Right of Way


Statistics

Right-of-way violations were the second most common type of improper driving leading to deaths and the foremost issue for injury producing incidents. – “Injury Facts” (Nat’l Safety Council)

Overview

Two or more vehicles can’t safely share the same space on the road at the same time; therefore, it is important to set guidelines about who can move first to occupy that space.

Right of way rules, together with courtesy and common sense, help to promote traffic safety by letting drivers anticipate a predictable flow of traffic.

Based on these rules, one vehicle has the right to proceed and others must yield the right of way to them.  As drivers we can’t take the right of way from someone else (unless we’re operating an emergency vehicle with lights and sirens).  We can only give it up to someone else.

While there are many specific situations where right of way becomes an issue, there are two major categories of collisions related to this concept:  collisions where a driver disregarded either a traffic signal or posted sign (such as a stop sign), or collisions where there was no traffic control device present.

Running stop signs and red lights has been covered in detail before in our series of training topics.  In this training topic, we’ll focus on other situations when drivers should yield the right of way.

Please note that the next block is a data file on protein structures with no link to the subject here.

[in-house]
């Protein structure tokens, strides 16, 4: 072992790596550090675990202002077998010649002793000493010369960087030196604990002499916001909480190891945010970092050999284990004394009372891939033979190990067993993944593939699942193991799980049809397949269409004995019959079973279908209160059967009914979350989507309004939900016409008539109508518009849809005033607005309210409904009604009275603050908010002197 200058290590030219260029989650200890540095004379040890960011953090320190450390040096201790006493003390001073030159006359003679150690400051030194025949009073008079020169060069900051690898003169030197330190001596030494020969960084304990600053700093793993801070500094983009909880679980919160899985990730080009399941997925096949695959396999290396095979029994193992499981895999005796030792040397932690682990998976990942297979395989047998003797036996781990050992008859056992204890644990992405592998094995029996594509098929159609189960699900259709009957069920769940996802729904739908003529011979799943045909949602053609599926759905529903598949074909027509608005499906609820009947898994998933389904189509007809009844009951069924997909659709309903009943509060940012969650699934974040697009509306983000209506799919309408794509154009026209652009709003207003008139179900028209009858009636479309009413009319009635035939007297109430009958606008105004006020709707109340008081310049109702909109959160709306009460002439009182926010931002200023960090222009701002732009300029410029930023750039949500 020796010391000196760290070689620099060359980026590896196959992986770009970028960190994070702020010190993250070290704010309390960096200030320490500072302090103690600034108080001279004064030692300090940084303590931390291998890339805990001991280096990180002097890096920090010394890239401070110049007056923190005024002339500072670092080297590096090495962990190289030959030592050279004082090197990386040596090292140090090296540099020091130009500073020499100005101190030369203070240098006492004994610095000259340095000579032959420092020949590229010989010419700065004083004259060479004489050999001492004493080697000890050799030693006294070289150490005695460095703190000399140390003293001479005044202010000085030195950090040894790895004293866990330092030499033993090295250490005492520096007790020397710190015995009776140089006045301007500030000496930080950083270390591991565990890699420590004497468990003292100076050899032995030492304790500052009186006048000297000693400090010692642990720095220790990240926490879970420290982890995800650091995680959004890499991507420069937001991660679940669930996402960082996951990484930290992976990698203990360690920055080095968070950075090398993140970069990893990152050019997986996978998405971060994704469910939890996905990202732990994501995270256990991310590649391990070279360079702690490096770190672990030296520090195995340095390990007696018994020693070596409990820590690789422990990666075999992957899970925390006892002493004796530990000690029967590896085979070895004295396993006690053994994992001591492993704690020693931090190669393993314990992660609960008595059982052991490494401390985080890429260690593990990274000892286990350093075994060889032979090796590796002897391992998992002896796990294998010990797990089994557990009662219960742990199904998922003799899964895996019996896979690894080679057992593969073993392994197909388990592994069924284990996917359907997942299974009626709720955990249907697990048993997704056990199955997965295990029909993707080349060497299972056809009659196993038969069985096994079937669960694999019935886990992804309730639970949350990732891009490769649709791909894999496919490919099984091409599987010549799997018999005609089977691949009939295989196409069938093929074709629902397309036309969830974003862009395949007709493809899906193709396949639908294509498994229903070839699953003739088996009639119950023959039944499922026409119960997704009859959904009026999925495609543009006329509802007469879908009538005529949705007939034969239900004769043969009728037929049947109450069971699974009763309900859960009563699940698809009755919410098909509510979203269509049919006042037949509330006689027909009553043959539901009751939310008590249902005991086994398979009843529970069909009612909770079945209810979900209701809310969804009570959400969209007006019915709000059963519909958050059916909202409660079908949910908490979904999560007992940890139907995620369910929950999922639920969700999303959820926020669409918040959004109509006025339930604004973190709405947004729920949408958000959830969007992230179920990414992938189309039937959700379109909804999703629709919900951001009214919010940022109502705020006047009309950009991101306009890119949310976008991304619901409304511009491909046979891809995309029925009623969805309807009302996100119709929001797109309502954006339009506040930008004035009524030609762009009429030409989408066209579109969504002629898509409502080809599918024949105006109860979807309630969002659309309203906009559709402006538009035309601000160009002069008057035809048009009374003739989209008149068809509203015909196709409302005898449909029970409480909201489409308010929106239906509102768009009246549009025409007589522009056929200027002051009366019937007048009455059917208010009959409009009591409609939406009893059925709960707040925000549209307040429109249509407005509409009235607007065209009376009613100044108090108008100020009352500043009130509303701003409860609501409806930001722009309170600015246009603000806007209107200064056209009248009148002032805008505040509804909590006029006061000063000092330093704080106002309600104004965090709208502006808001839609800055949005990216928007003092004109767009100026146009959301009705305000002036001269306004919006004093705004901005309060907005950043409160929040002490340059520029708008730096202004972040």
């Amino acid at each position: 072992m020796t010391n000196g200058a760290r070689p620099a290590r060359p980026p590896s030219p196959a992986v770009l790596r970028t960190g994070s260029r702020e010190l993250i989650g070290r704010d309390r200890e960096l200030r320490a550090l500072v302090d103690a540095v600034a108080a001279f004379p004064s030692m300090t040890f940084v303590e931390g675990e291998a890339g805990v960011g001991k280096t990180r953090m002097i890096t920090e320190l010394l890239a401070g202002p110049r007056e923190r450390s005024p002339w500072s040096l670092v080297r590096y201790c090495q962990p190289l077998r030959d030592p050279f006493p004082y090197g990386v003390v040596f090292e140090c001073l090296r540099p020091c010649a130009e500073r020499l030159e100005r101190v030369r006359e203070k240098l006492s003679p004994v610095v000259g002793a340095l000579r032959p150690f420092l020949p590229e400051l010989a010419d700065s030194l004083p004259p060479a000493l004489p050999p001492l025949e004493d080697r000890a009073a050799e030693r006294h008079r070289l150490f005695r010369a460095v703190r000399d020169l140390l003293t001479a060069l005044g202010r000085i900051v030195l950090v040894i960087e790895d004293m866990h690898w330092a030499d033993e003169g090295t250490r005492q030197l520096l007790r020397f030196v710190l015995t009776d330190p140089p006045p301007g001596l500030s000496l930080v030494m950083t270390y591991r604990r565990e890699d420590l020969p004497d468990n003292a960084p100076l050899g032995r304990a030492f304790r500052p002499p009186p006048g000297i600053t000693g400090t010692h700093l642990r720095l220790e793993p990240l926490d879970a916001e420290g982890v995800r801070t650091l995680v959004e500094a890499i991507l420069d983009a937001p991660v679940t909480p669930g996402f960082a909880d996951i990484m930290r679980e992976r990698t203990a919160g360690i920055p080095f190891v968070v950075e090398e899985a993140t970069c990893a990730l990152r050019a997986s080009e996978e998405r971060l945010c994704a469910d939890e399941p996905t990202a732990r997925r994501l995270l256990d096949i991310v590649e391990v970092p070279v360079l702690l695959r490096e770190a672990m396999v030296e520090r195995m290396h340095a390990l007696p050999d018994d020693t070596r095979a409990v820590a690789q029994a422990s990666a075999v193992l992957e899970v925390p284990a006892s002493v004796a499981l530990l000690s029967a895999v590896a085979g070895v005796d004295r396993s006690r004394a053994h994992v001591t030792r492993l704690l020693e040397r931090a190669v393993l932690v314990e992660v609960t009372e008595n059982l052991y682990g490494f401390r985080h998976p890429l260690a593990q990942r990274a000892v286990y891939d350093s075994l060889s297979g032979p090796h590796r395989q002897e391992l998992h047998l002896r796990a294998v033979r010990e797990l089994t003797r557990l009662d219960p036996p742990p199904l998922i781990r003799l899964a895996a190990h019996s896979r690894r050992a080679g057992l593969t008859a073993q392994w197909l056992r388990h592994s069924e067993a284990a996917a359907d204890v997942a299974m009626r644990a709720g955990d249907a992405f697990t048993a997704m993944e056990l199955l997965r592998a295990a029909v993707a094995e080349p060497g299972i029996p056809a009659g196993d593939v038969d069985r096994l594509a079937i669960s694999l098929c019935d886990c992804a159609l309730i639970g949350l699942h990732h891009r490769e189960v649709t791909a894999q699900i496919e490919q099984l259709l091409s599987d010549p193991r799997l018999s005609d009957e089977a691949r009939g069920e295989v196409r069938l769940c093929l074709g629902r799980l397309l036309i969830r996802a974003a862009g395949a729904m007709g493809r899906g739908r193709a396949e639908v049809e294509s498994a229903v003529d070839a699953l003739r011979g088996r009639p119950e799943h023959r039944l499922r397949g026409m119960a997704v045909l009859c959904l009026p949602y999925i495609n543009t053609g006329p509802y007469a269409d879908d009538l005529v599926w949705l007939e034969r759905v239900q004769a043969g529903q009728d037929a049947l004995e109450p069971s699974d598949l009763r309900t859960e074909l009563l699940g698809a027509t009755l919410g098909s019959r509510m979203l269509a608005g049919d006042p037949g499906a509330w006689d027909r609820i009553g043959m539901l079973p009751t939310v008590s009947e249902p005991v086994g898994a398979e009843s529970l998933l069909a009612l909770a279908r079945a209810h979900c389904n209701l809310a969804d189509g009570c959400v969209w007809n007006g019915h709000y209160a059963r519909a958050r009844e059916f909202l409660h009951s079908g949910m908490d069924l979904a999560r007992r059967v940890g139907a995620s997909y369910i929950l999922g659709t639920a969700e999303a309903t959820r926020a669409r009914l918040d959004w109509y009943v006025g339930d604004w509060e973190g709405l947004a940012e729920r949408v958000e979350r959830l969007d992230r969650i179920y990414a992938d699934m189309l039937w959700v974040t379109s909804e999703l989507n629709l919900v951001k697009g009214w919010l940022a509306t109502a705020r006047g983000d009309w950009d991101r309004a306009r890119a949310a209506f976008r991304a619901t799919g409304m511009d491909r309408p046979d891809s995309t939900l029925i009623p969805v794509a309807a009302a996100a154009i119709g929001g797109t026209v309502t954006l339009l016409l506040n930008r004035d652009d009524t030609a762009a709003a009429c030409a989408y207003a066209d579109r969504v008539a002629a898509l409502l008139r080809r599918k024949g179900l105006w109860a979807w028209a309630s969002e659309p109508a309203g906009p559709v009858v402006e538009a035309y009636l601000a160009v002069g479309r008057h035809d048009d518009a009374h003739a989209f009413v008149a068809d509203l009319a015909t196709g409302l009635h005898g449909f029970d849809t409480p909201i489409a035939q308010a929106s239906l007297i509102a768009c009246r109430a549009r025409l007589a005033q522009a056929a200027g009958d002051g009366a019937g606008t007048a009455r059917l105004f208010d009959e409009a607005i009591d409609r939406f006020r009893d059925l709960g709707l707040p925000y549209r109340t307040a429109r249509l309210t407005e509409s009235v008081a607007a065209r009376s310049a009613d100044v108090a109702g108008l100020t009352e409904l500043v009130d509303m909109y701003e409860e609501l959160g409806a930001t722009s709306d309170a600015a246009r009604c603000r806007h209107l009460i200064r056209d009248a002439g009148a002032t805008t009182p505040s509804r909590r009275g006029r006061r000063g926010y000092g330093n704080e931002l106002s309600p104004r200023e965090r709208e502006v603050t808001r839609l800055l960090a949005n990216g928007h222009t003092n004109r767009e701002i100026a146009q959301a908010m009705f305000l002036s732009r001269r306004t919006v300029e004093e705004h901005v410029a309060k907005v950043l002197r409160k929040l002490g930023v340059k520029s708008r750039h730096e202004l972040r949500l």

Some Examples of Times to Yield to Others

Where vehicles are likely to meet one another (with or without the help of signs or signals to regulate traffic) there are rules that say who must yield the right-of-way.  These rules tell drivers who goes first and who must wait in different traffic situations.  

Of course, you should do everything you can to prevent striking a pedestrian or another vehicle, regardless of the circumstances.

Here are a few common situations where a driver should yield to pedestrians or other vehicles:

When you use an acceleration or merging lane to enter a freeway or highway, you must give the right of way to vehicles already on the expressway.

When police or emergency vehicles are using sirens or flashing lights. The driver should pull to the right-hand edge of the roadway and stop, if necessary. Intersections should not be blocked.

When making a right turn on red after a stop (where permitted by law)

When making a left-hand turn (yield to oncoming traffic)

Even after the light turns green when there are vehicles in the intersection

When emerging from an alley, building, or driveway after coming to a complete stop

When pulling out of a parking space

When entering a road from a parking lot or roadside rest area

When pedestrians are in crosswalks, including school zones controlled by crossing guards

Ahead of construction zones when lanes are blocked or restricted

At intersections without "STOP" or "YIELD" signs, slow down and be ready to stop. Yield to traffic and pedestrians already in the intersection or just entering the intersection. Intersection collisions account for more than 45 percent of all reported crashes and 21 percent of fatalities according to the Federal Highway Administration.